Sierra Leone's Turtle Islands

Seven months after Sierra Leone's first Ebola case, the Turtle Islands have now become dependent on food aid.


Gbangbatok, Sierra Leone - The remote Turtle Islands archipelago must be one of the few places in the region where Ebola is not the main topic of conversation.

Scattered among the mangroves and sandbanks off the coast in the south of the country, the islands have so far been spared the onslaught seen on the mainland.

Yet despite the fact that not one of the 16,000 islanders has contracted the disease, Ebola has brought life here to a standstill. The economic impact of the virus has spread far beyond it's physical boundaries, with fear and travel restrictions hampering trade throughout the country.

The fish market in the once-thriving town of Gbangbatok, tucked away in the mangrave swamps behind Bonthe Island, has all but collapsed, depriving the islanders of their dominant source of income.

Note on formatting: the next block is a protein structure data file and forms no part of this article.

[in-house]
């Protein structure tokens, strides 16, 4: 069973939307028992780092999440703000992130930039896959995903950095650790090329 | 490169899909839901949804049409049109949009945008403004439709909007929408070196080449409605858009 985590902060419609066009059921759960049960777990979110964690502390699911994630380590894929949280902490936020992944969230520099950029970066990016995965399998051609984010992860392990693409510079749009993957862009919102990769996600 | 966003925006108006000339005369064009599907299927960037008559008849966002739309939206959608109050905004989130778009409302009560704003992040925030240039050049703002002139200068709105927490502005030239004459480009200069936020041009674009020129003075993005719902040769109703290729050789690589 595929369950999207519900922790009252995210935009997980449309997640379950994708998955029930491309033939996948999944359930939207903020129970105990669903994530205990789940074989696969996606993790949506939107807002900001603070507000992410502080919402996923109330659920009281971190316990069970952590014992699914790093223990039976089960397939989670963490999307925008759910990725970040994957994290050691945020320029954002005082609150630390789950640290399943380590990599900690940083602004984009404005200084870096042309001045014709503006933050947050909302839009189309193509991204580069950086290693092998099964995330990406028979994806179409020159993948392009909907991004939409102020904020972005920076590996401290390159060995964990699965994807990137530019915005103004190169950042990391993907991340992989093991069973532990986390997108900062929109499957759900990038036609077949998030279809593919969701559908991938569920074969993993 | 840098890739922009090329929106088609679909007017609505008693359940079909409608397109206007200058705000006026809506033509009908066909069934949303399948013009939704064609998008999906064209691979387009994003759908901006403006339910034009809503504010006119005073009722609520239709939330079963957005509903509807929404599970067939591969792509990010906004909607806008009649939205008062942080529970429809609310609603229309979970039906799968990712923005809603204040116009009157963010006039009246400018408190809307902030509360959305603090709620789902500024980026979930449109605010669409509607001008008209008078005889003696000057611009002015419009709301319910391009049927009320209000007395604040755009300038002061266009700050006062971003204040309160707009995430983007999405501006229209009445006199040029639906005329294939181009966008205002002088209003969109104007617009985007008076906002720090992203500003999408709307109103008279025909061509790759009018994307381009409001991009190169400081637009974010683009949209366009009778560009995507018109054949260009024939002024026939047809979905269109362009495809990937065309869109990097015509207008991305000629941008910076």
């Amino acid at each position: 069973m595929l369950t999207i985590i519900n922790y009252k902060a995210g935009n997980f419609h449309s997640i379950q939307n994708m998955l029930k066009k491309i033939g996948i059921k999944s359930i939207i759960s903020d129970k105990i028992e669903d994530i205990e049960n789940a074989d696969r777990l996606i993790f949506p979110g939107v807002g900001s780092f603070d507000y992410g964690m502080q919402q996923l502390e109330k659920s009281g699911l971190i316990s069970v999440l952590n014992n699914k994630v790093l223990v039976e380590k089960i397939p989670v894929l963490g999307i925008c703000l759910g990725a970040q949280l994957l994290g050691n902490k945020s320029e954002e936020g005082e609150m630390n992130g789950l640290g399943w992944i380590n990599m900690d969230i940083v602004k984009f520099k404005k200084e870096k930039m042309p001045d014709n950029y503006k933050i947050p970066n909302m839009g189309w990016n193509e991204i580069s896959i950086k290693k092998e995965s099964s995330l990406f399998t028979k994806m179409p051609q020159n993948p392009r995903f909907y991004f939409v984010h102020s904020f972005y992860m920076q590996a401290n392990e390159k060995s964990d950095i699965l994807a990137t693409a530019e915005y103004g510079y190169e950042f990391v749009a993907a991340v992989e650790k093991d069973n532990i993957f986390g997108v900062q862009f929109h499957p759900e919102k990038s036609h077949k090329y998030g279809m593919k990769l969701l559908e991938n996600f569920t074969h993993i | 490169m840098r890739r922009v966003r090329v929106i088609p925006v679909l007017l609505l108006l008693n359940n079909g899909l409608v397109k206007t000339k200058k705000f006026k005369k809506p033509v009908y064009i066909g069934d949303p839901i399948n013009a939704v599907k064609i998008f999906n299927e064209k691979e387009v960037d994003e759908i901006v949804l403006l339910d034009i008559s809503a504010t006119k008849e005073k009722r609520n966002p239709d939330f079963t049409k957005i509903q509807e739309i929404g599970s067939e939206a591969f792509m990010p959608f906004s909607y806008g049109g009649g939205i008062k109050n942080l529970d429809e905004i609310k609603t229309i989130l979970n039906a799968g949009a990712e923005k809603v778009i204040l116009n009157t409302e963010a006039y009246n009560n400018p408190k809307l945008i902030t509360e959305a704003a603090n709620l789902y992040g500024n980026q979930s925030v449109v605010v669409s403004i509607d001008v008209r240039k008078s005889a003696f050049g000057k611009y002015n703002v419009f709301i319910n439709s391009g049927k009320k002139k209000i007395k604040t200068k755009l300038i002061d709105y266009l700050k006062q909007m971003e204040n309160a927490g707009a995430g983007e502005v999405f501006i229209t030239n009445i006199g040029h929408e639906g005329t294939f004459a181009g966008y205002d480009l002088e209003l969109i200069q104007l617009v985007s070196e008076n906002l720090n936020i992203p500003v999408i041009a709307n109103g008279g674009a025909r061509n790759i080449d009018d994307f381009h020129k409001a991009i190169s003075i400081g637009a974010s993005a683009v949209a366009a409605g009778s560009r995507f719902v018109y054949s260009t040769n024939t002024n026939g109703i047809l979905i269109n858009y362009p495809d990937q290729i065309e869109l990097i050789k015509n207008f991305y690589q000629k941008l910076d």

Anywhere else in the world the islands' stunning beaches and laid back village life would be enough to sustain a thriving tourist industry. But in a country still feared by mainstream travellers after a decade of civil war in the 1990s, the popuation is almost exclusively dependent on the fishing industry. With the proceeds from their fish, the islanders used to buy rice -the staple of the local diet.

Now seven months after Sierra Leone recorded its first cases of the virus, the islands have become dependent on food aid. Last week the World Food Program teamed up with the British military and it's fleet of Merlin helicopters to drop some 220 tons of food.

"For two months now I have not been able to sell my fish," said Mohamed Koroma, a fisherman from Chepo, who was happy to see supplies being delivered.

Mustapha Kong, the local chief of Nyangai Island, said living conditions there were getting worse. "The fishing business is very important to our island. If this does not end soon it will be calamitous," he said.